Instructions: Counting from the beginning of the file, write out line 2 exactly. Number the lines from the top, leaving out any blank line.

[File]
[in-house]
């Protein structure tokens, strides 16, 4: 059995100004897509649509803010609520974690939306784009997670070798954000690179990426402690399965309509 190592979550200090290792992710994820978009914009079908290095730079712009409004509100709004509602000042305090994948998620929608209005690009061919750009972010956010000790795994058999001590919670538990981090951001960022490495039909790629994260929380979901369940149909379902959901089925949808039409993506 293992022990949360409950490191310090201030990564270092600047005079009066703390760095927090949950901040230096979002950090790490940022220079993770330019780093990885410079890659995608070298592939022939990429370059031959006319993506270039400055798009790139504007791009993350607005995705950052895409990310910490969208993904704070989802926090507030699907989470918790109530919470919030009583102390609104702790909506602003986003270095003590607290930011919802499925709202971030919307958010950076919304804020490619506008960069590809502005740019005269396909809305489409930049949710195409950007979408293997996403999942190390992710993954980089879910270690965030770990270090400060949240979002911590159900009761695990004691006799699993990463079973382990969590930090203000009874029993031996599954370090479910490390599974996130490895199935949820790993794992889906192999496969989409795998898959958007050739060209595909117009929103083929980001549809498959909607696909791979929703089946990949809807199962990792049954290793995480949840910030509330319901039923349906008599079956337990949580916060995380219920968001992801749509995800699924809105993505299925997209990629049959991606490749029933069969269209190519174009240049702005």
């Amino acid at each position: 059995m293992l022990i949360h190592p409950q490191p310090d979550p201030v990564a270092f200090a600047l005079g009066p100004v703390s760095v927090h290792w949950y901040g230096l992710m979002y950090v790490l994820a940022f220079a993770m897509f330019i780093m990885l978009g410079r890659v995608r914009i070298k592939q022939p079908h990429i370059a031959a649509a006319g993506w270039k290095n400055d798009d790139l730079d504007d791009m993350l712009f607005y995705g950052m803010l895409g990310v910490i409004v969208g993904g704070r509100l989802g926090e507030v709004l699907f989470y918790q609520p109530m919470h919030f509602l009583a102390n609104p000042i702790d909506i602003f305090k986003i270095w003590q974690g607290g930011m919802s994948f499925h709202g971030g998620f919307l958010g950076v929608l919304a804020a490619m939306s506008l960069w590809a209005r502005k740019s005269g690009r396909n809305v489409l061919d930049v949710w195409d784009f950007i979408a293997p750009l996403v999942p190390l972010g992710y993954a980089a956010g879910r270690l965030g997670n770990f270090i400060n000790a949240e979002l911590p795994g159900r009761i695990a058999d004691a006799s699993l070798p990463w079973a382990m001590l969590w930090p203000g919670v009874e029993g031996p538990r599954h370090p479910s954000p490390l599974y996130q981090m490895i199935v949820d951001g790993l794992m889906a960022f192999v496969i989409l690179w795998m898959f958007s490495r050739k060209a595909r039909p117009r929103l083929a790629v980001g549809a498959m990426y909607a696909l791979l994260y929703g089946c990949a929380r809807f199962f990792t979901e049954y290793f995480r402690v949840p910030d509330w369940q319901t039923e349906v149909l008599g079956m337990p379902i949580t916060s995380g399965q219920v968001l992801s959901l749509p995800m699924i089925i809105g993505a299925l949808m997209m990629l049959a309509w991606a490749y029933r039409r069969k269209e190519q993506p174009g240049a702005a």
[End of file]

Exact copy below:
């Protein structure tokens, strides 16, 4: 059995100004897509649509803010609520974690939306784009997670070798954000690179990426402690399965309509 190592979550200090290792992710994820978009914009079908290095730079712009409004509100709004509602000042305090994948998620929608209005690009061919750009972010956010000790795994058999001590919670538990981090951001960022490495039909790629994260929380979901369940149909379902959901089925949808039409993506 293992022990949360409950490191310090201030990564270092600047005079009066703390760095927090949950901040230096979002950090790490940022220079993770330019780093990885410079890659995608070298592939022939990429370059031959006319993506270039400055798009790139504007791009993350607005995705950052895409990310910490969208993904704070989802926090507030699907989470918790109530919470919030009583102390609104702790909506602003986003270095003590607290930011919802499925709202971030919307958010950076919304804020490619506008960069590809502005740019005269396909809305489409930049949710195409950007979408293997996403999942190390992710993954980089879910270690965030770990270090400060949240979002911590159900009761695990004691006799699993990463079973382990969590930090203000009874029993031996599954370090479910490390599974996130490895199935949820790993794992889906192999496969989409795998898959958007050739060209595909117009929103083929980001549809498959909607696909791979929703089946990949809807199962990792049954290793995480949840910030509330319901039923349906008599079956337990949580916060995380219920968001992801749509995800699924809105993505299925997209990629049959991606490749029933069969269209190519174009240049702005």